When I meet prospective new clients and find out about their business and why they have engaged us, I will always ask if they have a budget for HR. Usually, the response is no.  Initially, it didn’t worry me, as long as they knew what our services would cost them and they were happy to use our services.  As we’ve grown and started working with clients of different sizes and across industries, it is now becoming more evident that businesses, no matter what size, don’t have an HR budget or think about what they may spend on HR a year.

From my meetings, it seems that most businesses don’t seem to consider what their potential HR costs are going to be for each year. From a selfish point of view, I guess that would be really helpful for me when talking to businesses to know what their budget is. However, the more I thought about it, it should really be part of any business’s strategic plan to have an HR budget of some sort.

Every business at some stage would have paid for some form of HR or employment help or recruitment. That is a good place to start to know what costs to account for in their budget each year.  We have helped many businesses over the years with setting up employment documents, HR processes, personal grievances, mediations, values workshops, engagement surveys, and so on.  Now, I have a fair idea of what organisations should allocate towards HR based on their size and needs.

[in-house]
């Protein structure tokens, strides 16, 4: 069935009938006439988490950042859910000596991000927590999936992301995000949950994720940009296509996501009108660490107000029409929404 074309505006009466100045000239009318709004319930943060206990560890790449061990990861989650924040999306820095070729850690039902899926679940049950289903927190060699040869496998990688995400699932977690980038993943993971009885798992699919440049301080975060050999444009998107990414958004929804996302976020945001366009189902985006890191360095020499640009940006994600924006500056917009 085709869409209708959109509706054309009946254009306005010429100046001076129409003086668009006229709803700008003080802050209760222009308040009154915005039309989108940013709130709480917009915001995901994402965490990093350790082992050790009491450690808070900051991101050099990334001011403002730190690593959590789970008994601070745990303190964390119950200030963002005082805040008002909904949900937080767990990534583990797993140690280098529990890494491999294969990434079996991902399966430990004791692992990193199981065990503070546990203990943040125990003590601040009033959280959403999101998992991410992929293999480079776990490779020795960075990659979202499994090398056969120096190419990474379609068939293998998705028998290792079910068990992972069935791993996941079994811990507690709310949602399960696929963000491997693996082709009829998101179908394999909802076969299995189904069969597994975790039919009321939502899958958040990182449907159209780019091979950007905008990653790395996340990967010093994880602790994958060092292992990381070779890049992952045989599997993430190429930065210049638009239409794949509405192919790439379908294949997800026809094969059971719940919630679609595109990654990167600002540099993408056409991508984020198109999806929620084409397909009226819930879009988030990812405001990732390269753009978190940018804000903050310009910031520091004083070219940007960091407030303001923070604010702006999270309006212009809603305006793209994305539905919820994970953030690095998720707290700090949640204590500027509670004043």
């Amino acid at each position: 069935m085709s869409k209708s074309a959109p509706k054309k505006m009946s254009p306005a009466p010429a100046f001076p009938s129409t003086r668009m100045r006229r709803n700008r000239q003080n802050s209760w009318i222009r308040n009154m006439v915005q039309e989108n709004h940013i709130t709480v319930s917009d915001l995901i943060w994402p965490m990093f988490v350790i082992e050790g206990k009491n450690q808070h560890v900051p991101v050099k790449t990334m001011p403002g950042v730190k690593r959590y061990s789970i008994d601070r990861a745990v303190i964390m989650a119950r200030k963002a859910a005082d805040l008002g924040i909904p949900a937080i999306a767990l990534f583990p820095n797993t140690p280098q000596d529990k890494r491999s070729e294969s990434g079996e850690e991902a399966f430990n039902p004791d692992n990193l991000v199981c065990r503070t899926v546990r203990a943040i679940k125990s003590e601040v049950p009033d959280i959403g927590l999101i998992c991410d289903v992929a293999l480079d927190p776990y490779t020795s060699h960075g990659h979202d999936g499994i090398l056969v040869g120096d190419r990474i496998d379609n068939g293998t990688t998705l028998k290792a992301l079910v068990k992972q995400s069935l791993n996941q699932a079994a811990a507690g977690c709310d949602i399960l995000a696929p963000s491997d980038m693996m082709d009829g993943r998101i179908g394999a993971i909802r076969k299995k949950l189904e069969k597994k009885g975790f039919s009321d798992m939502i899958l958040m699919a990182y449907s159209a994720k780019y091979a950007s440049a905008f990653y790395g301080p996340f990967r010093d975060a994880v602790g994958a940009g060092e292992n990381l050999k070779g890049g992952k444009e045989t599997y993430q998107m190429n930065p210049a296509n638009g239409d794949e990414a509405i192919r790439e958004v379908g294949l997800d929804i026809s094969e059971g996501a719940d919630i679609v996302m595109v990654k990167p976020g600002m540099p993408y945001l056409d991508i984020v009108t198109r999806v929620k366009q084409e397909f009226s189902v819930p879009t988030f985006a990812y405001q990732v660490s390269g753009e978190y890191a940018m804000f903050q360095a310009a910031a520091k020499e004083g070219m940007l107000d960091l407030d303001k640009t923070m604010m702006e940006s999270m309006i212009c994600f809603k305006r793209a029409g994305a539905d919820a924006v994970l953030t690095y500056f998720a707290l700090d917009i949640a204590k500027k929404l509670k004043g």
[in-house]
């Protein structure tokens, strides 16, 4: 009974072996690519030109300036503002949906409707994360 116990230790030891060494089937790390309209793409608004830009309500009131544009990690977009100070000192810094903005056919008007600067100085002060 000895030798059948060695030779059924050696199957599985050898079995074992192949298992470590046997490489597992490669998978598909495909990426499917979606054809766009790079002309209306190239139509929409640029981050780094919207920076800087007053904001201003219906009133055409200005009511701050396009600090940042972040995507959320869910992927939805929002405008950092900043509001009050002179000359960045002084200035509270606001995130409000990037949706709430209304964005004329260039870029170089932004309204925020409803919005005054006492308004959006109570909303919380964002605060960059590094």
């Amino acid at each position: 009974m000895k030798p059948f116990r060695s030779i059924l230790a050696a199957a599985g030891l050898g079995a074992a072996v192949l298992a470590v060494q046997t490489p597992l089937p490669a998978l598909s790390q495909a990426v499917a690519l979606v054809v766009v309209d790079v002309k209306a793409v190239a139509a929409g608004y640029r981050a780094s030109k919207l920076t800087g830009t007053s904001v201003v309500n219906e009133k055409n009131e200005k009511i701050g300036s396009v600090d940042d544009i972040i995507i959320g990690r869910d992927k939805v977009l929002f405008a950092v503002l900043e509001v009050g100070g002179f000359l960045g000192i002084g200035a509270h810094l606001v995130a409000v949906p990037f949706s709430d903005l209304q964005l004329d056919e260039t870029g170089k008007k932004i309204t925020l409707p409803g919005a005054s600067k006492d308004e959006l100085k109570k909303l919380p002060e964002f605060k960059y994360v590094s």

Depending on the size of your business and how you view HR you should take into account all the key HR activity from the employee life cycle to strategic.


  • Vision and values
  • Workforce planning
  • Talent development
  • Employee engagement
  • Recruitment
  • Salary reviews and rewards
  • Operations (contract updates, new policies, onboarding)
  • Contingency (personal grievance)


You should also work out what you’re prepared to spend per year or at least is in your range. I am always flexible with clients and work with them.

If you don’t know where to start, I am more than happy to have a no obligations session with you and work out what some of your potential HR costs could be and help you plan a budget.  I recently helped a client by advising them not sign-up for a subscription HR service because they didn’t need it at their stage of growth.  All they needed were the basics HR documents. In 12 months, they could take another look at it. It saved them an unnecessary cost. My approach is always practical with the view that it minimi_bses risk as well.